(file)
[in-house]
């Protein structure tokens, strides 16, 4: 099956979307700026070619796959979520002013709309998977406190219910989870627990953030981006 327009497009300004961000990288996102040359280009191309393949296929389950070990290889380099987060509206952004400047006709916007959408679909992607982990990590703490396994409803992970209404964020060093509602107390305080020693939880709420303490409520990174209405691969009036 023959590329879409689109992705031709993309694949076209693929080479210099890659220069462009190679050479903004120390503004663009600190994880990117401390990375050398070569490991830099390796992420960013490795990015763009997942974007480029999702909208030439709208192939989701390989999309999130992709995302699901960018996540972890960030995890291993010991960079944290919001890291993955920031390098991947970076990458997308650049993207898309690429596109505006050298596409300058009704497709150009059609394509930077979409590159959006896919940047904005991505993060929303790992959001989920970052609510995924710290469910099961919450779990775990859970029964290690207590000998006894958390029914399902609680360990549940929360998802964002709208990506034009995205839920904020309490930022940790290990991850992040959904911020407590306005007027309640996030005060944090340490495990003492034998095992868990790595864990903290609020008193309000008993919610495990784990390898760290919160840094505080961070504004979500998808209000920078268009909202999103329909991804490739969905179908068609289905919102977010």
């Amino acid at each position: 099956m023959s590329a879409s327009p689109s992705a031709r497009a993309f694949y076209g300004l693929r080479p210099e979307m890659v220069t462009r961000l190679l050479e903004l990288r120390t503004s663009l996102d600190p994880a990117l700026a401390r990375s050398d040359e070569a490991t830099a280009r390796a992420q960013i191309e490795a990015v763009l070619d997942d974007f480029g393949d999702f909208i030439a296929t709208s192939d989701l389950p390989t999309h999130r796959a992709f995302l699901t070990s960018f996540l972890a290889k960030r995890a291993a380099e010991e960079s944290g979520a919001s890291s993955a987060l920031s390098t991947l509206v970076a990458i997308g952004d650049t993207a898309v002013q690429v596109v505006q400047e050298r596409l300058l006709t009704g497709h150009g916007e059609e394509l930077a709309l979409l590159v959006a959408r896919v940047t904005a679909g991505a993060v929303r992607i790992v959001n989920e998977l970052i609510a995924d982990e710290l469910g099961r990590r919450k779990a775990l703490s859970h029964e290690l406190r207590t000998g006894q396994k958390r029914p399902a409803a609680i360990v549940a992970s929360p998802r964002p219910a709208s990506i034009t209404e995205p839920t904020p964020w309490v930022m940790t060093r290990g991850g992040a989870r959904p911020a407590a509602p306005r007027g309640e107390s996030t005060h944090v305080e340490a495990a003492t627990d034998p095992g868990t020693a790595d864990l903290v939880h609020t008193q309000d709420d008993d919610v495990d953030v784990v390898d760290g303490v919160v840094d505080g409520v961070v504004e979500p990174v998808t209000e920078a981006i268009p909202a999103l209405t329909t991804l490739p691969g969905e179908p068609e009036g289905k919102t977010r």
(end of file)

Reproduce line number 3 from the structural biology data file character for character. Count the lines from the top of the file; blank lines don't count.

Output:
């Amino acid at each position: 099956m023959s590329a879409s327009p689109s992705a031709r497009a993309f694949y076209g300004l693929r080479p210099e979307m890659v220069t462009r961000l190679l050479e903004l990288r120390t503004s663009l996102d600190p994880a990117l700026a401390r990375s050398d040359e070569a490991t830099a280009r390796a992420q960013i191309e490795a990015v763009l070619d997942d974007f480029g393949d999702f909208i030439a296929t709208s192939d989701l389950p390989t999309h999130r796959a992709f995302l699901t070990s960018f996540l972890a290889k960030r995890a291993a380099e010991e960079s944290g979520a919001s890291s993955a987060l920031s390098t991947l509206v970076a990458i997308g952004d650049t993207a898309v002013q690429v596109v505006q400047e050298r596409l300058l006709t009704g497709h150009g916007e059609e394509l930077a709309l979409l590159v959006a959408r896919v940047t904005a679909g991505a993060v929303r992607i790992v959001n989920e998977l970052i609510a995924d982990e710290l469910g099961r990590r919450k779990a775990l703490s859970h029964e290690l406190r207590t000998g006894q396994k958390r029914p399902a409803a609680i360990v549940a992970s929360p998802r964002p219910a709208s990506i034009t209404e995205p839920t904020p964020w309490v930022m940790t060093r290990g991850g992040a989870r959904p911020a407590a509602p306005r007027g309640e107390s996030t005060h944090v305080e340490a495990a003492t627990d034998p095992g868990t020693a790595d864990l903290v939880h609020t008193q309000d709420d008993d919610v495990d953030v784990v390898d760290g303490v919160v840094d505080g409520v961070v504004e979500p990174v998808t209000e920078a981006i268009p909202a999103l209405t329909t991804l490739p691969g969905e179908p068609e009036g289905k919102t977010r």